At 0900 on Tuesday 5 May 1998, Westralia cast off from the dock in Western Australia to begin an exercise with other navy ships. Onboard was a crew of 96 and 20,000 tonnes of F-76 diesel fuel. On the top decks morale was high, six weeks away was a easy deployment compared to six months in the Middle East. Exotic ports beckoned after the serious duty, time to bask on tropical surf beaches, to enjoy beer in tropical bars, and shop for souvenirs. Below decks junior engineering sailors were deeply concerned but powerless.
Both Petty Officer Shaun Smith and Leading Stoker Bradley Meeks had relayed their grave concerns to families.
As the engines were brought to full power duty sailors in the cavernous engine room detected a fuel leak. Their efforts to rectify the leak proved impossible and a request was made to shut down first one and then both engines. Protocol was followed and fire parties readied. Everything happened too quickly. POMT Ray ‘Max ‘Francis slid down ladders to assist. ‘There was fuel everywhere. It was on the deck plate and dripping off the pipes.’ He was standing with Shaun Smith when an expulsion of air accompanied by an ominous noise caused him to swing around to see a fire ball burst from the main starboard engine. ‘It all went dark. The smoke was that thick you couldn’t see your hand in front of your face.’ In just over five minutes from when the leak was first observed, the compartment filled with thick black smoke as the flames intensified with terrifying speed. Emergency stations were sounded. For hours the crew fought bravely to save their ship but Smith, Meek, Seaman Phillip Carroll and Midshipman Megan Pelly were dead.
A Naval board of enquiry (BOI) commenced immediately – authorities arguing expediency may prevent a future tragedy, but the engines of Westralia were not yet stripped and many survivors medically incapable of offering coherent statements. Families from Queensland, New South Wales, Victoria and Western Australia, now linked in grief, had yet to bury their children.
The BOI believed the ‘new flexible hoses’ were not ‘properly designed and were unfit for the intended purpose’. The hoses were not processed ‘through the RAN configuration change process’ nor were they ‘approved by the ship’s classification society, Lloyd’s Register’. Both processes were bypassed ‘largely as a result of ignorance and incompetence’. The fuel hoses ‘had failed due to fatigue after less than 40 hours operation’. The project was not properly managed or supervised. Neither the supervising ADI technical supervisor, or sub-contractor were qualified engineers. Those who had the most to lose pleaded ill-health were excused from giving evidence which could incriminate. To the horror of Lyndon and Christine Pelly, and those who knew her, Megan was deemed to have contributed to her own death by disobeying orders and going into the engine room without permission. Vice Admiral Don Chalmers admitted there had been ‘systemic failure’ and as Chief of Navy (CN) he accepted responsibility and retired. The families believed the human cost was then lost in the battle and blame game between different government and private organisations and fought for further inquiries.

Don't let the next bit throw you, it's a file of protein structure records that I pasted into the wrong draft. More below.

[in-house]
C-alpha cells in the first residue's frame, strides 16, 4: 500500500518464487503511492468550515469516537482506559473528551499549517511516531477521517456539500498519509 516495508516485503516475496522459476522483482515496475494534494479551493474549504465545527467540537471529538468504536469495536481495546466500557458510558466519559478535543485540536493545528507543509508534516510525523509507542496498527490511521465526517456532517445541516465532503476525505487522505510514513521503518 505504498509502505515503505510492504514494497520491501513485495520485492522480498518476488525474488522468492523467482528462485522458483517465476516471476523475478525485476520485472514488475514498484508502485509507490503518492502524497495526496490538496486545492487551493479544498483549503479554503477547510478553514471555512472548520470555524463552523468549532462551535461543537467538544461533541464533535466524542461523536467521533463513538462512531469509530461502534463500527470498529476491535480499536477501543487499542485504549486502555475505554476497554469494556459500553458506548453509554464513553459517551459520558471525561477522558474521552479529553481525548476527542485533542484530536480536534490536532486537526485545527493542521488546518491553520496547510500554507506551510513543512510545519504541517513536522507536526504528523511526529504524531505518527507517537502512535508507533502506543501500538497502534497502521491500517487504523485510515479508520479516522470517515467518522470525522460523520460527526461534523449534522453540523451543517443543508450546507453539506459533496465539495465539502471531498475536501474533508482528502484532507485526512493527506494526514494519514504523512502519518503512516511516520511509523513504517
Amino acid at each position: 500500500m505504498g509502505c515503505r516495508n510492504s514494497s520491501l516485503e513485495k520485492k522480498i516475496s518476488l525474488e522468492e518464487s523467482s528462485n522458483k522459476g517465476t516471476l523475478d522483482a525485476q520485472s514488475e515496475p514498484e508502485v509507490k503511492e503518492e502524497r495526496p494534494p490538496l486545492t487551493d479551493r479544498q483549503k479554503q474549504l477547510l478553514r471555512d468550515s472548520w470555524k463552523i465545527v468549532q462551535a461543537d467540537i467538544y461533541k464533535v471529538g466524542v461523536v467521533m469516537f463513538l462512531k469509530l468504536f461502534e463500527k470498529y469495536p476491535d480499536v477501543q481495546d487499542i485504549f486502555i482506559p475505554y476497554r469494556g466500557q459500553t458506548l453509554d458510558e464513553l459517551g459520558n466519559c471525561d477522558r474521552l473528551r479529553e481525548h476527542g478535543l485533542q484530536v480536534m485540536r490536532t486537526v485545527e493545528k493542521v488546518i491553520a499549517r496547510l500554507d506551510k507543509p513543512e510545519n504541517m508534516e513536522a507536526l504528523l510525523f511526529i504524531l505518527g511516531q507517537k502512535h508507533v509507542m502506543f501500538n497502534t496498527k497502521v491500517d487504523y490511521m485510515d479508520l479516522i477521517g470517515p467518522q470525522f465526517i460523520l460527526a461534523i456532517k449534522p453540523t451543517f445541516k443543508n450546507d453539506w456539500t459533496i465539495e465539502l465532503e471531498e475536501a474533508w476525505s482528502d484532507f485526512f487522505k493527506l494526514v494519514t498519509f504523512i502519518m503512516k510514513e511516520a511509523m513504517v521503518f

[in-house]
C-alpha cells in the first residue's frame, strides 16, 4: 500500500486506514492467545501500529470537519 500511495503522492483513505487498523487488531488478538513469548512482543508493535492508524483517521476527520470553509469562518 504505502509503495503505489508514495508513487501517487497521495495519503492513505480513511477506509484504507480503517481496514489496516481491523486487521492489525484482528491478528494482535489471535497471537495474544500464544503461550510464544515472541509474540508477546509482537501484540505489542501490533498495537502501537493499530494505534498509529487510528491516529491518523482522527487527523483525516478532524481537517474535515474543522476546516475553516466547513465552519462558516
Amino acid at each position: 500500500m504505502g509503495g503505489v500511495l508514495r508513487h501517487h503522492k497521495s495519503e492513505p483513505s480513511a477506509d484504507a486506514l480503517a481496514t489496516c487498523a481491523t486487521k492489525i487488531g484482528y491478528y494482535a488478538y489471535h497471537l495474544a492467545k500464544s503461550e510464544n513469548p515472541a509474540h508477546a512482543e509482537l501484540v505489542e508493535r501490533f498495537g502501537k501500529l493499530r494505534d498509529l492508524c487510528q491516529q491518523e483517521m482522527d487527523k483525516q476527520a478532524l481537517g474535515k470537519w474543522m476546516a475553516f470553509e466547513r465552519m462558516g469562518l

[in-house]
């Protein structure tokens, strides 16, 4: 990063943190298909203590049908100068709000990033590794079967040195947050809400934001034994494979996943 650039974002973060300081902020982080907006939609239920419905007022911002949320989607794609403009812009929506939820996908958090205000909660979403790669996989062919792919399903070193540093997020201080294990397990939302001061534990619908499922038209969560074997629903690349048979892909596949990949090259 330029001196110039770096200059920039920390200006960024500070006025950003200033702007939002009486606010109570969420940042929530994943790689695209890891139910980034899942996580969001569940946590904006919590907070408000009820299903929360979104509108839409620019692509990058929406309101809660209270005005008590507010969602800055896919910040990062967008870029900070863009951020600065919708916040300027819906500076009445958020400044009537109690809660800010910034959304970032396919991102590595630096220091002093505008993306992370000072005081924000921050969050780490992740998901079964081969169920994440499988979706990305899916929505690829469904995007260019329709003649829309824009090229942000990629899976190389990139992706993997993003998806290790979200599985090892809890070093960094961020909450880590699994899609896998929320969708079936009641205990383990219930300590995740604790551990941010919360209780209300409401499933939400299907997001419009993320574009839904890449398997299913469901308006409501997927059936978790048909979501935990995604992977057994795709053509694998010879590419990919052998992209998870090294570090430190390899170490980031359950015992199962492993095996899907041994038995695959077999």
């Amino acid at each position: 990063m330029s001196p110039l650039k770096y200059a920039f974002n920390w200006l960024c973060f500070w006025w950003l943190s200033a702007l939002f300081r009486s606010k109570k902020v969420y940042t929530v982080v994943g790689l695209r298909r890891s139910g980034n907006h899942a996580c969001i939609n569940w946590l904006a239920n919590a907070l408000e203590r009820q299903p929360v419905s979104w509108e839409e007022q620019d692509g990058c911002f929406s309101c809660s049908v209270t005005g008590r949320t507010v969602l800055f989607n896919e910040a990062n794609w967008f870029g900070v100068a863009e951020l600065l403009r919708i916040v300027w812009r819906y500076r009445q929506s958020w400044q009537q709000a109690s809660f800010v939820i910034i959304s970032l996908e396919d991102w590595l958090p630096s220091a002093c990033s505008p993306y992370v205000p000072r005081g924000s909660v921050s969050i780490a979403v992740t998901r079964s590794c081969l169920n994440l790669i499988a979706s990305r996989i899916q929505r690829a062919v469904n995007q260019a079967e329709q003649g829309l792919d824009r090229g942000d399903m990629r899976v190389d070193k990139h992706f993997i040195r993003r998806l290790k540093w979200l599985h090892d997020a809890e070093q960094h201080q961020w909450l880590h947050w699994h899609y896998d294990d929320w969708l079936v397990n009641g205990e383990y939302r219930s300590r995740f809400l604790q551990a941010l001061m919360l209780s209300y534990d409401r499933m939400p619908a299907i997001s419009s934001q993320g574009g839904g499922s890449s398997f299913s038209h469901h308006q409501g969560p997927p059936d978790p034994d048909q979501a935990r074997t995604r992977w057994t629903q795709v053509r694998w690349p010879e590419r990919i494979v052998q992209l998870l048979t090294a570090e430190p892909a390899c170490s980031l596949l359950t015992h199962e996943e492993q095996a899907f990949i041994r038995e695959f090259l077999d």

In 2002 the West Australian Coroner held an inquest. The revelations were staggering. The Coroner could not ‘diminish the magnitude of poor judgement, mismanagement and deception’, which exposed ‘negligence of the most gross kind’, on the part of the RAN and ADI. It took several more enquiries and nearly five years to achieve exoneration for Megan. The duty engineering officer finally admitted that against RAN protocol, he had ordered her into the engine room to assist AB Carroll to lay out fire hoses. Megan was then expected to act as hydrant sentry for Carroll who held the hose nozzle. The fire hoses were never charged, or the hydrant turned on and the duty officer did not ensure she evacuated. Despite the danger Midshipman Pelly stayed at her post awaiting orders. Trapped eight stories down on the seventh day of her first sea posting she was overcome by toxic fumes and fell forward, where she had been left. Midshipman Megan Pelly was 22 years old.
On one of my trips to Dalby, Queensland, I visited Megan’s grave. It is in a quiet corner which is visited by her many family and friends. The close-knit Dalby community had been in shock, shattered that one of their brightest had been killed so young. Few did not know Megan, had not shopped at the Pelly corner store. The Pelly family were told by government authorities that regardless of the large numbers who wished to attend the full RAN funeral and follow the hearse from church to cemetery the main road through Dalby could not be closed to traffic. Dalby’s Mayor Warwick Geisel declared the road through his town closed until the funeral cortege had passed. Just about the entire region’s population walked quietly behind.
As another anniversary of Megan’s death and those of Shaun, Bradley and Philip, approaches, the question remains: ‘Why was no disciplinary action or criminal charges brought against those responsible?’
Kathryn Spurling, Fire at Sea: HMAS Westralia 1998, 2019, Missing Pages Books/Elephant Tree Publishing.